So my question is, how best do I handle this? I had planned to stick around for another year or so before moving on, my coworkers are great, and up until this month, I've generally enjoyed the work but this doesn't seem sustainable. Should I talk to the CTO (who's also my manager) to try and get someone else with a bit more experience on board, or should I focus on updating my CV and looking for somewhere likely to be more reasonable/understanding?

Talk to your boss and explain that while you appreciate the chance, this line of work simply isn't for you. Between the overtime and stress that this causes to you it's just not a good fit and it caused you to be physically ill for three days already, after just a month. And then together figure out how those issues can be limited, and what will be the long term plan - maybe you can revert back to your original duties with time, and get someone else to help while they seek a person to replace your current position. This would also likely mean taking a pay cut when you go back to your previous duties, but that's what happens when you scale down in responsibility.

Though I see this as a last resort option, as it would be much better for everyone to keep you at the current post, but also get someone to share the workload with you, including the dreaded compulsory overtime. Just like you were playing second fiddle to the IT guy before.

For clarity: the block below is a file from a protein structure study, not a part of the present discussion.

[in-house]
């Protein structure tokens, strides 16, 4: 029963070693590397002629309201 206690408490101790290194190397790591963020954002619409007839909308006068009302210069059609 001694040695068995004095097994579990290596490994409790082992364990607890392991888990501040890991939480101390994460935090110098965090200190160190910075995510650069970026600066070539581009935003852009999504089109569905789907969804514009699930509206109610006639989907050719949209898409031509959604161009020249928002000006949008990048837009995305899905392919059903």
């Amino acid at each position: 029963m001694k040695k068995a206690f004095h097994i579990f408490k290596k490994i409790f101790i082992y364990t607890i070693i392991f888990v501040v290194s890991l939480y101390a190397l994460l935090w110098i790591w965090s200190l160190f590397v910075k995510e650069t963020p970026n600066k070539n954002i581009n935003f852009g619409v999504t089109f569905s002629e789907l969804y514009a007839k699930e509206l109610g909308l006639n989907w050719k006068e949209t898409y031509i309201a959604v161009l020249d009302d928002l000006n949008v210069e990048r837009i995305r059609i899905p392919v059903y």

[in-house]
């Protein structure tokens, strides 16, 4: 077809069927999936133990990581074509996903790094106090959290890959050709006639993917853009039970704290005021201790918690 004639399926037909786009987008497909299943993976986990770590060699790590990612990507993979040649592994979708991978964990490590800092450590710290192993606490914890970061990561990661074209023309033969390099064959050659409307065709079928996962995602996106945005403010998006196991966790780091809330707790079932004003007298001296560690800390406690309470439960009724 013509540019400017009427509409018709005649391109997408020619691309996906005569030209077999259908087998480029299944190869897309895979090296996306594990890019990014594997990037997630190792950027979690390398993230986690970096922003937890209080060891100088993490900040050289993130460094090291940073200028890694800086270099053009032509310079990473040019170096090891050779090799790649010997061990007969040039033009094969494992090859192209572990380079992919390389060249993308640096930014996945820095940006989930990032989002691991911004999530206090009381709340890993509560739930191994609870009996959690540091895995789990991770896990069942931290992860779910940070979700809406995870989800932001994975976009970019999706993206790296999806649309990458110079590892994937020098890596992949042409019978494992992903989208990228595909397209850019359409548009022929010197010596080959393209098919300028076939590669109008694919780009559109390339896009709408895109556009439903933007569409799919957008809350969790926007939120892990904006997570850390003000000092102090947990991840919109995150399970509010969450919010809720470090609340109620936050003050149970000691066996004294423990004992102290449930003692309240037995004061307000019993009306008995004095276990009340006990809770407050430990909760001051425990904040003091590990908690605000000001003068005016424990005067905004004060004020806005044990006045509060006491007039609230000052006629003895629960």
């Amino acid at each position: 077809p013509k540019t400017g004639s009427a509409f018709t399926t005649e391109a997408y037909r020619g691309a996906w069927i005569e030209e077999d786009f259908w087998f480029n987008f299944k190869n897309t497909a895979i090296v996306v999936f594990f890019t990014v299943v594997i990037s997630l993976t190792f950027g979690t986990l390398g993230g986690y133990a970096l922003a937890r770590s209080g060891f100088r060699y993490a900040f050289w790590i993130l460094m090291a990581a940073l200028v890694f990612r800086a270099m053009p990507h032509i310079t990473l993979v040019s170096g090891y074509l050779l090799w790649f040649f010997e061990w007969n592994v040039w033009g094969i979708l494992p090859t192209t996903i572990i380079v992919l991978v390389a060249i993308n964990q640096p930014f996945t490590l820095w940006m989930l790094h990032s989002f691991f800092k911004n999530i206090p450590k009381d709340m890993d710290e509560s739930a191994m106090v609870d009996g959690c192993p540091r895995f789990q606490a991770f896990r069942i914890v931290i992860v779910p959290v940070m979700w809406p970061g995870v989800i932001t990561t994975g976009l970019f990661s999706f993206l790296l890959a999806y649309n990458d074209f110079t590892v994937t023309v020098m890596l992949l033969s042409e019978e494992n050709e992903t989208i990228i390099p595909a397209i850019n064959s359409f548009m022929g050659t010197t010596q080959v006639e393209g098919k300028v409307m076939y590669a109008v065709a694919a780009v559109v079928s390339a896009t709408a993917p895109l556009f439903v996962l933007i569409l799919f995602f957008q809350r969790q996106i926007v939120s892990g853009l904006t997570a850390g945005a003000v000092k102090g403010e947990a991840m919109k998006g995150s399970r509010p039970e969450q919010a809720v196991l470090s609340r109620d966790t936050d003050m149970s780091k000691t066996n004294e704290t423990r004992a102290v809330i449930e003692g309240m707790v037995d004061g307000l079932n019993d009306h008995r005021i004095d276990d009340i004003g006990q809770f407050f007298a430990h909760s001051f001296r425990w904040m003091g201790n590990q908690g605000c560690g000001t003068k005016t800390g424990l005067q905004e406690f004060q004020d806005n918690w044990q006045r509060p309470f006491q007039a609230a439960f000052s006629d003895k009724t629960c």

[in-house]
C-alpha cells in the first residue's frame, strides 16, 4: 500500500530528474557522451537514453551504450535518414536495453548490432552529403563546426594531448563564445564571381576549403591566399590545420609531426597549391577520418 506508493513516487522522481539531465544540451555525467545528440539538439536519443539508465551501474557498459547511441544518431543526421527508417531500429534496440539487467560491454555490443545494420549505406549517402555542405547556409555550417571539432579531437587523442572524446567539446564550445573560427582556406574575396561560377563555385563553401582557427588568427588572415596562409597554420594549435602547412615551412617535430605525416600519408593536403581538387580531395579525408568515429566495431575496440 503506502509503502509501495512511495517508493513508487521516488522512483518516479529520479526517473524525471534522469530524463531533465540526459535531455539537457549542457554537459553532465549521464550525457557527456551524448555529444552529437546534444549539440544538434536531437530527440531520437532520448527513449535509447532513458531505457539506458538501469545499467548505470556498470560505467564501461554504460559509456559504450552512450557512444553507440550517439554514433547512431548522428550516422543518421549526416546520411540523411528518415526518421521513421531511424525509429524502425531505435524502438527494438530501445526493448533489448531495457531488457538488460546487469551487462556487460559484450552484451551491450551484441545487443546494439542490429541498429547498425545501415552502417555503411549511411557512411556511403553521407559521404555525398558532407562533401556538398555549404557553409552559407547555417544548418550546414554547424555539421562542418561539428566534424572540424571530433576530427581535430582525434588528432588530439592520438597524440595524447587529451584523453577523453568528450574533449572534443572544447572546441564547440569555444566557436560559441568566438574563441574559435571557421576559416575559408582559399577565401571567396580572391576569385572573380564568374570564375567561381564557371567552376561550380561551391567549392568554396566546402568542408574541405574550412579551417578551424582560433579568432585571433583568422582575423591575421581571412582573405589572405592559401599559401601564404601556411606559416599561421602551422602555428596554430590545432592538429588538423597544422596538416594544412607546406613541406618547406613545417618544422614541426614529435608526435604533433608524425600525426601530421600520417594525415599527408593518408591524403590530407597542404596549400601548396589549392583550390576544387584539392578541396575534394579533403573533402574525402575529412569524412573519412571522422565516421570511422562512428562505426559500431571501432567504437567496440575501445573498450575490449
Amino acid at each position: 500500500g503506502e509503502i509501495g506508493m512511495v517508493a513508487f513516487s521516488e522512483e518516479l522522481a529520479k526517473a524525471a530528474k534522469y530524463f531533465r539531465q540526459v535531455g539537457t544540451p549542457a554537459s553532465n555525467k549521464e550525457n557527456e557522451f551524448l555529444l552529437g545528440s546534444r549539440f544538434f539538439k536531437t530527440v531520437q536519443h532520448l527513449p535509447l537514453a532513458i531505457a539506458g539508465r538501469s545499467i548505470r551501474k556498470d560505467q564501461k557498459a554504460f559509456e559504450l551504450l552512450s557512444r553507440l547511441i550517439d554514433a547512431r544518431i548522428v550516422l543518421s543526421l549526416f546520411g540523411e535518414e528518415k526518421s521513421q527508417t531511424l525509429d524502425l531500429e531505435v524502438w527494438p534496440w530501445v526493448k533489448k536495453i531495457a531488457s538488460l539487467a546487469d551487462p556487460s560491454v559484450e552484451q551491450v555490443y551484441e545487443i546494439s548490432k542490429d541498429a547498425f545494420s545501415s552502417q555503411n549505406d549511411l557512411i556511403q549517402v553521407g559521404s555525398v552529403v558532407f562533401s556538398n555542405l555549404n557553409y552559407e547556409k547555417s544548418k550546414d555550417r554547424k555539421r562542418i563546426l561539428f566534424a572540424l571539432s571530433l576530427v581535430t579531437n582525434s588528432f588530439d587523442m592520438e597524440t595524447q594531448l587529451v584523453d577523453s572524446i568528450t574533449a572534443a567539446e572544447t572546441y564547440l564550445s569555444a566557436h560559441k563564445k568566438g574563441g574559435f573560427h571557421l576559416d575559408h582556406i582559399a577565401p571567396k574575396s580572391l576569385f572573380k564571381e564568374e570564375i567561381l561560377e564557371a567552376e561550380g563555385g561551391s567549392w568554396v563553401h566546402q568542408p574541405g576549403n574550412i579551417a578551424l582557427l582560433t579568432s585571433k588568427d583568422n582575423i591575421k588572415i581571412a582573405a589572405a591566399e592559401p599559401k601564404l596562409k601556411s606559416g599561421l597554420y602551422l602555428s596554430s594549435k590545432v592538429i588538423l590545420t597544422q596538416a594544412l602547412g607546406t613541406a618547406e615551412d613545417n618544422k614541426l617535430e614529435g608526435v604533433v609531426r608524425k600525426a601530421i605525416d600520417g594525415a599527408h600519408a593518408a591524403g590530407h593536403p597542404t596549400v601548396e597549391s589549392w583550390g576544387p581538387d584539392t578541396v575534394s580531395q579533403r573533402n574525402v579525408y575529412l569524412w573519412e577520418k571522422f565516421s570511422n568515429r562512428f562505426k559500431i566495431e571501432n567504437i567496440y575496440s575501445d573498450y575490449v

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Handling these types of emergencies, and working late to get them sorted out, is normal for members of ops teams. For me, it took a while to adjust to this style of working. But, believe me, you can adjust if you give it some time.

If you get loopy when you're hungry, keep an emergency stash of energy bars in your work place. They help a lot. Just keep in mind that too much caffeine can make you loopier. Endurance athletes, when they get loopy, call it "bonking." Don't bonk.

You were thrown into this job without much preparation or mentoring, and it can be daunting. If you decide to continue, have a conversation with your CTO about getting his help for the first few of these incidents. As you gain experience, you'll learn to handle them more efficiently and less stressfully.

Finally, if this company has a lot of these incidents, ask the CTO and your development team to brainstorm, with you, ways of making your stuff more stable. Some incidents are normal, but too many incidents are the result of inadequate systems design and programming.

You can do this job if you want to. Give yourself some time to adjust, and ask your CTO to help you adjust.

Good luck and strength to you.

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So my question is, how best do I handle this?